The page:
Projects and Funding
Instrumental Narratives: The Limits of Storytelling and New Story-Critical Narrative Theory (Funded by the Academy of Finland: Falke, Partner: 2018-2022)
Instrumental Narratives: The Limits of Storytelling and New Story-Critical Narrative Theory develops ideas and analytical tools that will equip researchers, professional groups and non-academic audiences to navigate today's social and textual environments that are dominated by storytelling. We put contemporary literary fiction in dialogue with the manipulative stories that spread around the internet, in order to reveal the dubious relationship that some narratives have with identity, truth, politics, and complex systems such as climate change. In order to confront these issues, we reveal the sophisticated story-critical ideas and techniques offered by works of contemporary fiction. A full description of the project is available here
Phenomenology of the Broken Body (Dahl, Eriksen, and Falke: 2017-2019)
This project began with a one-day seminar of international scholars and local health professionals, focusing phenomenology´s ability to help rethink experiences of illness, pain, weakness and incapacitation. Some fundamental aspects of the lived body only become evident when it breaks down.Whereas classical accounts of the lived body, such as those by Husserl and Merleau-Ponty, take the normal functioning body as their given starting point, this project did the opposite, interrogating how the body is given when normal functions are threatened or lost. Through exposing phenomenology to the suffering, weak, vulnerable or otherwise broken body, phenomenology is itself put to the test by its own means, being driven to question the adequacy of its preunderstanding of the body.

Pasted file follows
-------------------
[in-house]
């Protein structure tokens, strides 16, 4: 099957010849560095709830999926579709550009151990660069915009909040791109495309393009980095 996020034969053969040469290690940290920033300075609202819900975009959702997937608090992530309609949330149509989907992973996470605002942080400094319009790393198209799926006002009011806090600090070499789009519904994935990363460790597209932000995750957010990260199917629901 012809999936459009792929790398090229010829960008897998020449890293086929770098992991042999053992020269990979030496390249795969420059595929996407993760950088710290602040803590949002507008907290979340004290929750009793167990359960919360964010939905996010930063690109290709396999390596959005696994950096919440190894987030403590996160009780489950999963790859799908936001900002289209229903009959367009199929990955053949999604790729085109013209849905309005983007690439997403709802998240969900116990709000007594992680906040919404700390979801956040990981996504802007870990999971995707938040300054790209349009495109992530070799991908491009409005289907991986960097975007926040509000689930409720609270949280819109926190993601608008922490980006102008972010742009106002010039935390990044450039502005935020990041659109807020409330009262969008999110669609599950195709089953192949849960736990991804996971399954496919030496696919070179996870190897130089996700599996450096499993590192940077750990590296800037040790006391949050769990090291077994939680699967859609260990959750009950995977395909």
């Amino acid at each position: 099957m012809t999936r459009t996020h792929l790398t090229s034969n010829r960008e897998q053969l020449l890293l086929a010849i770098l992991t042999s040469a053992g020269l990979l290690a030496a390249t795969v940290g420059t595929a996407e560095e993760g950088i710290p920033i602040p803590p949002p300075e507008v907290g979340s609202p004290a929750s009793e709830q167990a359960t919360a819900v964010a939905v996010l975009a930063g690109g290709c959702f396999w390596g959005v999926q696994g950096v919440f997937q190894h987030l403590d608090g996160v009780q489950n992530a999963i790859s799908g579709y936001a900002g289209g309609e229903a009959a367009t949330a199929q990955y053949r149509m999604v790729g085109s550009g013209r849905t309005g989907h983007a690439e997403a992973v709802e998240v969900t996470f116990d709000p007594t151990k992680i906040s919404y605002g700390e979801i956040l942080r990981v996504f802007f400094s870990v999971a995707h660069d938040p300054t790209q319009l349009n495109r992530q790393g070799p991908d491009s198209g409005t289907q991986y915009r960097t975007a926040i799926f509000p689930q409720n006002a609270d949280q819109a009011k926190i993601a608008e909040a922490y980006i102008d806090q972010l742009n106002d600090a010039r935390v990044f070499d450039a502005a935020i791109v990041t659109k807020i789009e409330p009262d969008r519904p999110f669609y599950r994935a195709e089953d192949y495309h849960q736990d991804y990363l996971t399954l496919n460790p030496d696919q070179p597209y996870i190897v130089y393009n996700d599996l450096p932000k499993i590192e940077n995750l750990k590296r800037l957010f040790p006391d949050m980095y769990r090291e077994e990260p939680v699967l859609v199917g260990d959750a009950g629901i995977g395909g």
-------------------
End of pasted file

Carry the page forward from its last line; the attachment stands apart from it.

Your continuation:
Following the seminar, more scholars joined the project, and an essay collection was published in 2019. Thirteen scholars specializing in philosophy, theology, literature, and health science contributed. Although they take brokenness as a shared starting point, the essays emphasize the body’s surprising powers of recovery and adaption to restrained conditions. More information in the collection may be found here.
Interpreting Violence: Narrative, Ethics and Hermeneutics (Funded by the Joint Committee for the Nordic Research Councils in the Humanities and Social Sciences: Falke, Primary Investigator: 2018-2019)
Interpreting Violence: Narrative, Ethics, and Hermeneutics promotes new research on ethics in relation to the narrative form of literature, film and journalism portraying violence, particularly violence performed with political or symbolic goals such as war and terrorism. At every stage of interpretation - initiation, narrativization, reading or viewing - the violent act becomes part of systems of meaning that make future violence more or less justified and therefore more or less possible. Our project consolidates cutting edge approaches to interpreting violence that are being articulated within literary and media studies, intellectual history, philosophy, psychology and theology through two workshops with twenty-four junior and senior scholars and encourages new interdisciplinary approaches to interpreting violence with the goal of disrupting the often unquestioned interpretive acts used to justify violence. A full description of the project is available here.
Reading and Responsibility: Interpreting Political Violence in Contemporary Historical Fiction and Memoir (Falke Initiating 2023)
Globalization has resulted in two inter-related phenomena: an upsurge of literature portraying political violence from the last sixty years and a growing awareness that our political and economic interconnectedness implies new responsibilities for victims of political violence elsewhere in the world. Reading and Responsibility investigates new forms of historical fiction and memoir that present local events of political violence as a global responsibility, situating new works in a longer history of both genres. The project connects these new literary works to recent philosophical revisions of subjectivity and ethics that take account of our global connectedness and will ultimately provide both an account of the unique kind of historical knowledge readers gain from reading historical fiction and memoir and new ethics of reading for a globalizing world.